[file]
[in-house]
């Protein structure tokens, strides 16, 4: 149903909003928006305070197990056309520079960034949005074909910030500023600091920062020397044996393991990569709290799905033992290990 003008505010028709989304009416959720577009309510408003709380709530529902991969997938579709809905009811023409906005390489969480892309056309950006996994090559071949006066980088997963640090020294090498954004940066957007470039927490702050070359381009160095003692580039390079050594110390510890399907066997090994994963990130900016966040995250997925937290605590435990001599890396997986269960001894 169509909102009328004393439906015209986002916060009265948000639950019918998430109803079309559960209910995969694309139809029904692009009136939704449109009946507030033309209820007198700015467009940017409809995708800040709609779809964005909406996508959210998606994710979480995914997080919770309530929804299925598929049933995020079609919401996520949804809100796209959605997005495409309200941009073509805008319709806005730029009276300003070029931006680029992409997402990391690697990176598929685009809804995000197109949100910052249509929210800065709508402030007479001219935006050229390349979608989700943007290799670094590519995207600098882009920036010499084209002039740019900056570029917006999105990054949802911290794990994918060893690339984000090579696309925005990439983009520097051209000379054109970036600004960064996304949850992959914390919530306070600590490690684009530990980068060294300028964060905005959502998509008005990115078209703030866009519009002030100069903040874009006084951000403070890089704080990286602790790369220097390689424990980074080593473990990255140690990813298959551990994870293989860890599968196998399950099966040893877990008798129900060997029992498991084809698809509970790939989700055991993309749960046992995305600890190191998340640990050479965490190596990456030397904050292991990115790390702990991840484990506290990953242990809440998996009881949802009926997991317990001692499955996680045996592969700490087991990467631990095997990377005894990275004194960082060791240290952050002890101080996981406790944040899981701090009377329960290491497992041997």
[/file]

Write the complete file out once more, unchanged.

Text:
[in-house]
């Protein structure tokens, strides 16, 4: 149903909003928006305070197990056309520079960034949005074909910030500023600091920062020397044996393991990569709290799905033992290990 003008505010028709989304009416959720577009309510408003709380709530529902991969997938579709809905009811023409906005390489969480892309056309950006996994090559071949006066980088997963640090020294090498954004940066957007470039927490702050070359381009160095003692580039390079050594110390510890399907066997090994994963990130900016966040995250997925937290605590435990001599890396997986269960001894 169509909102009328004393439906015209986002916060009265948000639950019918998430109803079309559960209910995969694309139809029904692009009136939704449109009946507030033309209820007198700015467009940017409809995708800040709609779809964005909406996508959210998606994710979480995914997080919770309530929804299925598929049933995020079609919401996520949804809100796209959605997005495409309200941009073509805008319709806005730029009276300003070029931006680029992409997402990391690697990176598929685009809804995000197109949100910052249509929210800065709508402030007479001219935006050229390349979608989700943007290799670094590519995207600098882009920036010499084209002039740019900056570029917006999105990054949802911290794990994918060893690339984000090579696309925005990439983009520097051209000379054109970036600004960064996304949850992959914390919530306070600590490690684009530990980068060294300028964060905005959502998509008005990115078209703030866009519009002030100069903040874009006084951000403070890089704080990286602790790369220097390689424990980074080593473990990255140690990813298959551990994870293989860890599968196998399950099966040893877990008798129900060997029992498991084809698809509970790939989700055991993309749960046992995305600890190191998340640990050479965490190596990456030397904050292991990115790390702990991840484990506290990953242990809440998996009881949802009926997991317990001692499955996680045996592969700490087991990467631990095997990377005894990275004194960082060791240290952050002890101080996981406790944040899981701090009377329960290491497992041997």